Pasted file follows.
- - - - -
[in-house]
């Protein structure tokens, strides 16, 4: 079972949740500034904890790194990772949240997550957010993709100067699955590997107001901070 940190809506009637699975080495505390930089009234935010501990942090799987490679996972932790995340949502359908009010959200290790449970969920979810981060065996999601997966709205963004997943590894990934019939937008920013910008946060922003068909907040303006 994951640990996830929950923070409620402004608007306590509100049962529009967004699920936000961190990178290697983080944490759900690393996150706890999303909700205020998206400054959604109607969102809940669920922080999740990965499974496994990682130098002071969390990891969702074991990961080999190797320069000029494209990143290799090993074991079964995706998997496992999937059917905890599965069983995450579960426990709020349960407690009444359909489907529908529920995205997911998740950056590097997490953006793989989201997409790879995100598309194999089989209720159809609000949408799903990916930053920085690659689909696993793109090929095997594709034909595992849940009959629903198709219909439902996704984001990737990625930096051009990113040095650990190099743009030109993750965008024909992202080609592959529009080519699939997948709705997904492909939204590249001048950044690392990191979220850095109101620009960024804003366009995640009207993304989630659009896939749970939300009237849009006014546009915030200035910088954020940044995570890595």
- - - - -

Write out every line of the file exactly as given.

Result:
[in-house]
């Protein structure tokens, strides 16, 4: 079972949740500034904890790194990772949240997550957010993709100067699955590997107001901070 940190809506009637699975080495505390930089009234935010501990942090799987490679996972932790995340949502359908009010959200290790449970969920979810981060065996999601997966709205963004997943590894990934019939937008920013910008946060922003068909907040303006 994951640990996830929950923070409620402004608007306590509100049962529009967004699920936000961190990178290697983080944490759900690393996150706890999303909700205020998206400054959604109607969102809940669920922080999740990965499974496994990682130098002071969390990891969702074991990961080999190797320069000029494209990143290799090993074991079964995706998997496992999937059917905890599965069983995450579960426990709020349960407690009444359909489907529908529920995205997911998740950056590097997490953006793989989201997409790879995100598309194999089989209720159809609000949408799903990916930053920085690659689909696993793109090929095997594709034909595992849940009959629903198709219909439902996704984001990737990625930096051009990113040095650990190099743009030109993750965008024909992202080609592959529009080519699939997948709705997904492909939204590249001048950044690392990191979220850095109101620009960024804003366009995640009207993304989630659009896939749970939300009237849009006014546009915030200035910088954020940044995570890595």